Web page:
Investment strategy Correspondent
Sujata's Feed
Dec 24, 2013

Emerging debt sales hit surprise record in 2013, outlook upbeat

LONDON, Dec 24 (Reuters) – Emerging market dollar bond sales
hit record highs of $450 billion this year, surprising industry
players who had predicted issuance to suffer from the threat of
U.S. monetary stimulus withdrawal.

Worries about the squeezing of the U.S. lifeline that had
fuelled demand for risky assets drove money from emerging market
debt funds and hit returns in 2013, after several years of
inflows and double-digit gains.

Dec 19, 2013
via Global Investing

Ukraine aid may pay off for Kremlin

Ukraine said today it was issuing a $3 billion in two-year Eurobonds at a yield of 5 percent in what seems to the start of a bailout deal with Russia. That sounds like a good deal for Kiev — its Eurobond maturing next year is trading at at a yield of 8 percent and it could not reasonably expect to tap bond markets for less than that. In addition,  Ukraine is also  getting a gas price discount from Russia that will provide an annual saving of $2.6 billion or so.

But what about Russia? Whether the bailout was motivated by “brotherly love” as Putin claims or by geo-politics, it sounds like a rotten deal for Moscow. The credit will earn it 5 percent on what is at best a risky investment. What’s more the money will come out of its rainy day fund which had been earmarked to cover future pension deficits. State gas company Gazprom will have to stomach a 30 percent price cut, which according to Barclays analysts is “a reminder of the risks of Gazprom’s quasi-sovereign status.”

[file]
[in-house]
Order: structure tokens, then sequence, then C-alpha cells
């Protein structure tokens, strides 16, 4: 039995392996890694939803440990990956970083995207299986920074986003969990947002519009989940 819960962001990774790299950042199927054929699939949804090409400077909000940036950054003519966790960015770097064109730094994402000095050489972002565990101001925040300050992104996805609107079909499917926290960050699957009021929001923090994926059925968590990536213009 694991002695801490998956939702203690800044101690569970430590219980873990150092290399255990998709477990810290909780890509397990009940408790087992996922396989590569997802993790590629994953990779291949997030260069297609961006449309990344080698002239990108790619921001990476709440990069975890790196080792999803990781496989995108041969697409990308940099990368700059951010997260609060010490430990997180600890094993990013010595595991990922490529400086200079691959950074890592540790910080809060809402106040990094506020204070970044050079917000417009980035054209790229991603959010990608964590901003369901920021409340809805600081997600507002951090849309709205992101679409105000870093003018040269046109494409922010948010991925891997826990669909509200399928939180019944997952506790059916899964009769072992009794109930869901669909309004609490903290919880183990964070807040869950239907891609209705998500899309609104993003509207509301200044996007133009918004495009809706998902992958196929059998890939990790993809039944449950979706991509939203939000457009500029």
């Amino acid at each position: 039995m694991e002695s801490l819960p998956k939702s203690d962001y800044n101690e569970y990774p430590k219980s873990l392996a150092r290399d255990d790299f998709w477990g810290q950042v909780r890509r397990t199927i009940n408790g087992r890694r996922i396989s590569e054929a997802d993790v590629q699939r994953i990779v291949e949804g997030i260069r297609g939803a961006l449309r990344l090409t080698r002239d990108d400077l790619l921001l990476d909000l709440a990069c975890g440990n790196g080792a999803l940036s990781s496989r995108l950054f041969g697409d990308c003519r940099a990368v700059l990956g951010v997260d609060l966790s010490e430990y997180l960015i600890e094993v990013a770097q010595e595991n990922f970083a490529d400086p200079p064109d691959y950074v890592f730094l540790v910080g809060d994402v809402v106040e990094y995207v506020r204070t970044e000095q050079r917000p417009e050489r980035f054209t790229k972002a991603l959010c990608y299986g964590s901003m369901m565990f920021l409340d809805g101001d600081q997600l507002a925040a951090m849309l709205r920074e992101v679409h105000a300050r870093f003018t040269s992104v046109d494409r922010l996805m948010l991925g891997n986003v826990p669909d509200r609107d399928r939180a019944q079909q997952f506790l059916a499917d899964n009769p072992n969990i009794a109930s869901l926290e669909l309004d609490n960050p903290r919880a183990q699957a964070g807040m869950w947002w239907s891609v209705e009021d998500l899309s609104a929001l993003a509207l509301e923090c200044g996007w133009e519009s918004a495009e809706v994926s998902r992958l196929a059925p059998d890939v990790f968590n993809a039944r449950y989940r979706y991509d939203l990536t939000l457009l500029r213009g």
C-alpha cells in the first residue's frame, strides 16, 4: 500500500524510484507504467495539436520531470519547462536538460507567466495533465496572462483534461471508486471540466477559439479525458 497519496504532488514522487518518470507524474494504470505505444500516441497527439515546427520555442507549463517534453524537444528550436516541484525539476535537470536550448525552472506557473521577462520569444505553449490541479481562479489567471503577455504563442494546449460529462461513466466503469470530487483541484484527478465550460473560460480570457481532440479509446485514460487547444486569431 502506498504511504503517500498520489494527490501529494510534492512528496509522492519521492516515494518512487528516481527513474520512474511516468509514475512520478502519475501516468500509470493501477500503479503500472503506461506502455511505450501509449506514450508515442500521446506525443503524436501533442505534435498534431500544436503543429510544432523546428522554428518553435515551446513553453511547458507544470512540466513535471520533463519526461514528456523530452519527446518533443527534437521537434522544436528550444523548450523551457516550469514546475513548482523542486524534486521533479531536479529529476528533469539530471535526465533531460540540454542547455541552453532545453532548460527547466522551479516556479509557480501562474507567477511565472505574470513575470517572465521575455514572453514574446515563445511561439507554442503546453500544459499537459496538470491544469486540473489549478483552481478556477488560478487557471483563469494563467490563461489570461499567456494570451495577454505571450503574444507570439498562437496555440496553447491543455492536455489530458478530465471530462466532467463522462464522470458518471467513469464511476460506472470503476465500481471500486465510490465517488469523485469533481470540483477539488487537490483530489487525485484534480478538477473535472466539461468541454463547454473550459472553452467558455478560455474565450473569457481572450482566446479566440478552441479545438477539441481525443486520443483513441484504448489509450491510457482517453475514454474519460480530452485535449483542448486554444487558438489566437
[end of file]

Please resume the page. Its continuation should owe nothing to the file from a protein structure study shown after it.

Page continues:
Dec 19, 2013
via Global Investing

Watanabes shop for Brazilian real, Mexican peso

Are Mr and Mrs Watanabe preparing to return to emerging markets in a big way?

Mom and pop Japanese investors, collectively been dubbed the Watanabes, last month snapped up a large volume of uridashi bonds (bonds in foreign currencies marketed to small-time Japanese investors),  and sales of Brazilian real uridashi rose last month to the highest since July 2010, Barclays analysts say, citing official data.

Just to remind ourselves, the Watanabes have made a name for themselves as canny players of the interest rate arbitrage between the yen and various high-yield currencies. The real was a red-hot favourite and their frantic uridashi purchases in 2007 and 2009-2011 was partly behind Brazil’s decision to slap curbs on incoming capital. Their ardour has cooled in the past two years but the trade is far from dead.

Dec 18, 2013

Ukraine bond rally rewards audacious big-name investors

LONDON, Dec 18 (Reuters) – A jump in prices of Ukraine’s
dollar bonds since Russia offered a $15 billion bailout has
vindicated some of the world’s biggest investors who bet
billions that the high-yield, high-risk creditor could avert
default.

President Vladimir Putin’s promise to buy Ukrainian debt in
a deal dictated more by geopolitics than economics has postponed
rather than eliminated the risk of Kiev defaulting.

Dec 13, 2013

Kazakhstan’s Alliance Bank needs recapitalisation; won’t make Dec payment on notes-CEO

LONDON, Dec 13 (Reuters) – Kazakh-owned Alliance Bank needs
recapitalisation to restore profitability, a process that must
involve all its shareholders and bondholders, its CEO said on
Friday, as the bank’s dollar debt sank to record lows.

Timur Isatayev also told Reuters in an interview that